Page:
The Real Key to Influence



There are many books dentists can read to get better at presentation.  Most of the books can be found in the Sales and Marketing section of your local bookstore.  It seems that over the years I have read most of them.  Add to those the numerous books on philosophy and psychology and I could write my own book.  Hmm…I already have.

But in all seriousness, one book that was recommended to me years ago by Dr. Peter Dawson was S.P.I.N. Selling by Neil Rackham.

Great book…lots of practical information, but like so many books it falls short on specific advice for my day to day experiences with patients.

Let me give you an example.

S.P.I.N. is a process or series of questions that guides your patient interview.  It starts with Situation questions, Problem questions, Implication questions and finally Need payoff questions.

Essentially it is a guide to uncover the patient’s real problems and for you to fit that problem with your solution (payoff).

The real crux of Rackham’s system comes with finding the right implications.  In other words—what’s the real meaning behind the problem?

This is what most sales trainers call the WIIFM part of the presentation…the benefit.  And this is what they used to call in the Bronx…what separates the men from the boys.

The very best have a way of drilling down to uncover the real problems and their emotional implications.  Most of us have heard the sales saying, “People buy on emotion and justify on logic.”

Well the very best understand that and always think in terms of implications.

For example, I had a patient who resisted getting her front tooth fixed until her husband refused to go out in public with her anymore.  Fix the tooth for health reasons?  For functional reasons?  For comfort and appearance?

No way.

But when the idea of not being accepted came up…she was in my office in a New York minute (second reference to the Big Apple).

Yes sitting high up on Maslow’s Hierarchy of Needs is that need to belong.

It is their own particular circumstances and their own story that we need to explore in order to find what moves them.  That is why I advocate a complete examination that focuses on knowing our patients.

As a coach I hear stories like these all the time…specific incidents where the dentist says: “What do you say when they don’t see the problem, or when they tell you this objection or that.”

I tell them there are no words…just a mindset which includes lots of empathy and thinking about emotional implications.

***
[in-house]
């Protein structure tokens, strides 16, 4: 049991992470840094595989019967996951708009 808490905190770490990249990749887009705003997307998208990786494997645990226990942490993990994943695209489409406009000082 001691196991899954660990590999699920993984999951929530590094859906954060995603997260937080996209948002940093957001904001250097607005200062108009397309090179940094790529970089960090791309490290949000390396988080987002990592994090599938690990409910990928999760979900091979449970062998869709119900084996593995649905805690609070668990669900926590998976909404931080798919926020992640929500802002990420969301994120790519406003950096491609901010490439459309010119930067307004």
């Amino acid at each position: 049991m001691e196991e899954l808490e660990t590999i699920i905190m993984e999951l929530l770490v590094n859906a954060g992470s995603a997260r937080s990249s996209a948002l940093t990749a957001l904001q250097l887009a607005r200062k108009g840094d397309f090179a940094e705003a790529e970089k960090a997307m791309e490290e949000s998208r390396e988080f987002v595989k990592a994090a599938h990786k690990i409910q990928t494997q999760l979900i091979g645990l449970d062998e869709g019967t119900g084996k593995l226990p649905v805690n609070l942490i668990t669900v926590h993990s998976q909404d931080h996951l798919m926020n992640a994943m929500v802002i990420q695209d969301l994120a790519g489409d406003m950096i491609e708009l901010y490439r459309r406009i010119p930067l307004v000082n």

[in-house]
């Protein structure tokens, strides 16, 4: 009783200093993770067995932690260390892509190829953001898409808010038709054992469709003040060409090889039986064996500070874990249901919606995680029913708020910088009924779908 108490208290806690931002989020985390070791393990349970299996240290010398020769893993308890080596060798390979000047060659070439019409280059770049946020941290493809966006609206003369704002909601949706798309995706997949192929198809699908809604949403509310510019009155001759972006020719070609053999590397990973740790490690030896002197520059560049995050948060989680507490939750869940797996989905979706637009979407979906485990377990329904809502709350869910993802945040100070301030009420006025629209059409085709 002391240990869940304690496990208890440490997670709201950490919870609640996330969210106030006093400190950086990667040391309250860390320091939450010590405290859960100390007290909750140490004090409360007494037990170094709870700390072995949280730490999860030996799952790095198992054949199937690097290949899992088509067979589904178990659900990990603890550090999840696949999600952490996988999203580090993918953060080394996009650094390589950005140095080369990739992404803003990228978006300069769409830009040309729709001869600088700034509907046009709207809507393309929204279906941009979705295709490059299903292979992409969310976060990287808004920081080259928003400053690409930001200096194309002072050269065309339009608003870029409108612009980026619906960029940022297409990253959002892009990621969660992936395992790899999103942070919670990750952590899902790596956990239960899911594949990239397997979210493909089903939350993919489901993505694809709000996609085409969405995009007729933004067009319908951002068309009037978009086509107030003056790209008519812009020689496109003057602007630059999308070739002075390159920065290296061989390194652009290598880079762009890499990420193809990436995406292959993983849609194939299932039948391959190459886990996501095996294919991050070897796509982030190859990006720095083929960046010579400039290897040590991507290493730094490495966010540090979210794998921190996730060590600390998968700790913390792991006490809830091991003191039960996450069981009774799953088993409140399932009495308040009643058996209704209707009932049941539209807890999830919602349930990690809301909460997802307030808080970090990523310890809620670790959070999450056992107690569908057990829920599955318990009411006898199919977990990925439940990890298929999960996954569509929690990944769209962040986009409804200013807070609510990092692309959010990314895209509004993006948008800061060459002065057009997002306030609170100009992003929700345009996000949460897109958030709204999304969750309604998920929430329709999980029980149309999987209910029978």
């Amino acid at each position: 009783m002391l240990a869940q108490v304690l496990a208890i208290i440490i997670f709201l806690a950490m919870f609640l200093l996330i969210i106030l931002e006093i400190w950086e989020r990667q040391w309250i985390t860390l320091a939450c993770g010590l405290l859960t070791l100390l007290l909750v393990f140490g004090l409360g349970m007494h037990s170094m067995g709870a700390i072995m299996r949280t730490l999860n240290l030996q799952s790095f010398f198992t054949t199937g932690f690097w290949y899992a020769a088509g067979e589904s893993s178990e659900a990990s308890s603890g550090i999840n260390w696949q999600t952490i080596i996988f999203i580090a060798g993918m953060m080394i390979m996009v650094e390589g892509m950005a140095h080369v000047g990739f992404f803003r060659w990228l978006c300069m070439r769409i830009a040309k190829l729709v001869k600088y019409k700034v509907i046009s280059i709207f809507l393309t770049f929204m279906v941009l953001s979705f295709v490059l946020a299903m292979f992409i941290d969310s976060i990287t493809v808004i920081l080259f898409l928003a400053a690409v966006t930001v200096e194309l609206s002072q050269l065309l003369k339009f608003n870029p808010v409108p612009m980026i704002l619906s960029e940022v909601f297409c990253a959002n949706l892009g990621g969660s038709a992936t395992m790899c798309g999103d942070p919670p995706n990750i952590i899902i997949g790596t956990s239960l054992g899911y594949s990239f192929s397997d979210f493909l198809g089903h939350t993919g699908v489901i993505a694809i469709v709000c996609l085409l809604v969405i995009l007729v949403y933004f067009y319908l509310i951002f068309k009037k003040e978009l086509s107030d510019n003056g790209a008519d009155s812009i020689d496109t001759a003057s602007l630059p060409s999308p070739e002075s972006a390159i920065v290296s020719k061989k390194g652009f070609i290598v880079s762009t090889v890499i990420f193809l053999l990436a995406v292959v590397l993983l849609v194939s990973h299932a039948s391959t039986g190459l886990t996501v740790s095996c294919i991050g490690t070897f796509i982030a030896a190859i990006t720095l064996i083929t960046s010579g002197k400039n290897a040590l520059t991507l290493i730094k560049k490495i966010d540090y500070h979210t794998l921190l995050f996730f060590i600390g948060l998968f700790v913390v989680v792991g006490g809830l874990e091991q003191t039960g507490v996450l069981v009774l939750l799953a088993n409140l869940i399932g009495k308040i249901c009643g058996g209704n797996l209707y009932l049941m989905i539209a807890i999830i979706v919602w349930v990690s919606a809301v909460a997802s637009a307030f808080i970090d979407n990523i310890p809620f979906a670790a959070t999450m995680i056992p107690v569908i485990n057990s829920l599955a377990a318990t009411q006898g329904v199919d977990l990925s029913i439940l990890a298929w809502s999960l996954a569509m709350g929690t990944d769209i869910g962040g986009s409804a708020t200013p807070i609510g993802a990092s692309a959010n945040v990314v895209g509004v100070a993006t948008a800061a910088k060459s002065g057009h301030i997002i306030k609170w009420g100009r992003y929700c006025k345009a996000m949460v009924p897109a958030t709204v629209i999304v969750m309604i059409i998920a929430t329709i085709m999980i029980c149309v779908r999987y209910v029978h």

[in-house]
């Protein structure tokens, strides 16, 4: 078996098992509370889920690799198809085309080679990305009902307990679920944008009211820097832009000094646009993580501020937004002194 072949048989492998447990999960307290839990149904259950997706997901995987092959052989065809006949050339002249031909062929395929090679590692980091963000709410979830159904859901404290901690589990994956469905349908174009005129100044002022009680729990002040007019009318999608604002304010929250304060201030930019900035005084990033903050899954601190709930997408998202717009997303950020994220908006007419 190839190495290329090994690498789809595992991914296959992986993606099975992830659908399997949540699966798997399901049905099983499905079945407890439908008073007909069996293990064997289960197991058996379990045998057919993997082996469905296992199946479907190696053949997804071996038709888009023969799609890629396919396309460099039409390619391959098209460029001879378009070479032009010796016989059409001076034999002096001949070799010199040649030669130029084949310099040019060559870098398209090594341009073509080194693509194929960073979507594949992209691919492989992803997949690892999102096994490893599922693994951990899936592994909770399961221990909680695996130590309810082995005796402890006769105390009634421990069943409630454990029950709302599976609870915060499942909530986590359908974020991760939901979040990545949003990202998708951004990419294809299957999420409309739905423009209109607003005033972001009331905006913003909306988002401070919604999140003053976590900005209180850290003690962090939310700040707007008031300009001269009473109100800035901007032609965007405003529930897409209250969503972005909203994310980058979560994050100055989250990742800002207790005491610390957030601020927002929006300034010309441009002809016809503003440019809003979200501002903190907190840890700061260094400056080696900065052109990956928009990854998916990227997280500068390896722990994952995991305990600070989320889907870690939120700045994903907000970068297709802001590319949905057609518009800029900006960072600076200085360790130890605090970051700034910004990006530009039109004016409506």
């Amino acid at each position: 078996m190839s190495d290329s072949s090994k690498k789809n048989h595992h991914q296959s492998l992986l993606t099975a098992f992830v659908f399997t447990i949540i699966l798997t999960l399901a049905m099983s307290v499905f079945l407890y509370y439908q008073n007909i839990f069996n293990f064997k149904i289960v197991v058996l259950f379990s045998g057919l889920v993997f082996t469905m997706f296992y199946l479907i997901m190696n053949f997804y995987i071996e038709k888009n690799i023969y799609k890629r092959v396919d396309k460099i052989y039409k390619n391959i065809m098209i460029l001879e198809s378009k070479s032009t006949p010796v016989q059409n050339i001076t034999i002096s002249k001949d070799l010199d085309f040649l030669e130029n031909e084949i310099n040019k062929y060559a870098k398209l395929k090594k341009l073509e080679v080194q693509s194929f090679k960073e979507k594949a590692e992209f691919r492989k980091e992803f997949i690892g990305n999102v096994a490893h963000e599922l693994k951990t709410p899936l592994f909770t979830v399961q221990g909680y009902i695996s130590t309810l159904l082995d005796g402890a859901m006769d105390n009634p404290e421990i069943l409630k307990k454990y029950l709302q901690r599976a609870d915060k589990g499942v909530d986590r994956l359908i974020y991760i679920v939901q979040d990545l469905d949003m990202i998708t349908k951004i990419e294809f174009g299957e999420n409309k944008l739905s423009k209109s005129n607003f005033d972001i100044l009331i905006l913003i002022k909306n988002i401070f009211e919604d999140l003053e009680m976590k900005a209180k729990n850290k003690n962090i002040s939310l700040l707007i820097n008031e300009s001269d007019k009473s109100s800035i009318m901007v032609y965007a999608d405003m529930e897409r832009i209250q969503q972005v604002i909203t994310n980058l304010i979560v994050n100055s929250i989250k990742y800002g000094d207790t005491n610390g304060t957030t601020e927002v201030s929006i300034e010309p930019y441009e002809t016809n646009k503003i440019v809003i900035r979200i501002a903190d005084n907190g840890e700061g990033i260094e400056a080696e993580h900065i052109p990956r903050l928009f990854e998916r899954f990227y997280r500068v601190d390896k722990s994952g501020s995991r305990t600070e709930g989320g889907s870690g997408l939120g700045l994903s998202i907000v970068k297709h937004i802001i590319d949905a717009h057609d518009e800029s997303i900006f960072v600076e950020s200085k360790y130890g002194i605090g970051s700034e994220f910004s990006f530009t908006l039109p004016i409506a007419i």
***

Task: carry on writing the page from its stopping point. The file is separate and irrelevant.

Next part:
Think in terms of implications — be preventive, so your patients don’t leave with regrets—“I could have had a V-8.”

 In the comments below—leave some specific situations where thinking in the language of emotional implication has helped you or created frustration.

In my next blog post I will give you an example of “selling ideas” rather than dentistry that just might improve your relationship with your laboratory.

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What’s a Dentist For ?

Glossodynia-Burning Tongue

Glossodynia-Burning Tongue




Jvonny has no stomach.  Whatever he eats goes straight to his small intestine.  Jvonny has been a patient in my practice for over twelve years.  I never knew him when digestion was a simple process.  Cancer took his stomach many years ago.  He is an ideal patient who does whatever it takes to keep his teeth.  He hasn’t lost a tooth under my watch.  He’s a good guy and he’s a Giant fan too.

Four months ago he came in complaining of burning tongue.  I referred him back to his physician for a workup.  This week he came in for his cleaning appointment, and he reported that his mouth was on fire.  He also reported that he was losing his sense of taste.  But at times there was relief.  I asked what his physicians had found.  He said that they were treating him for pernicious anemia.  That made sense to me because absorption of Vitamin B12 takes place in the stomach.  He was self-administering the B12.  But his problem was getting worse.

I went to the Internet.  I discussed the need for a nutritionist, someone who could find the right dosage of B12 and folic acid.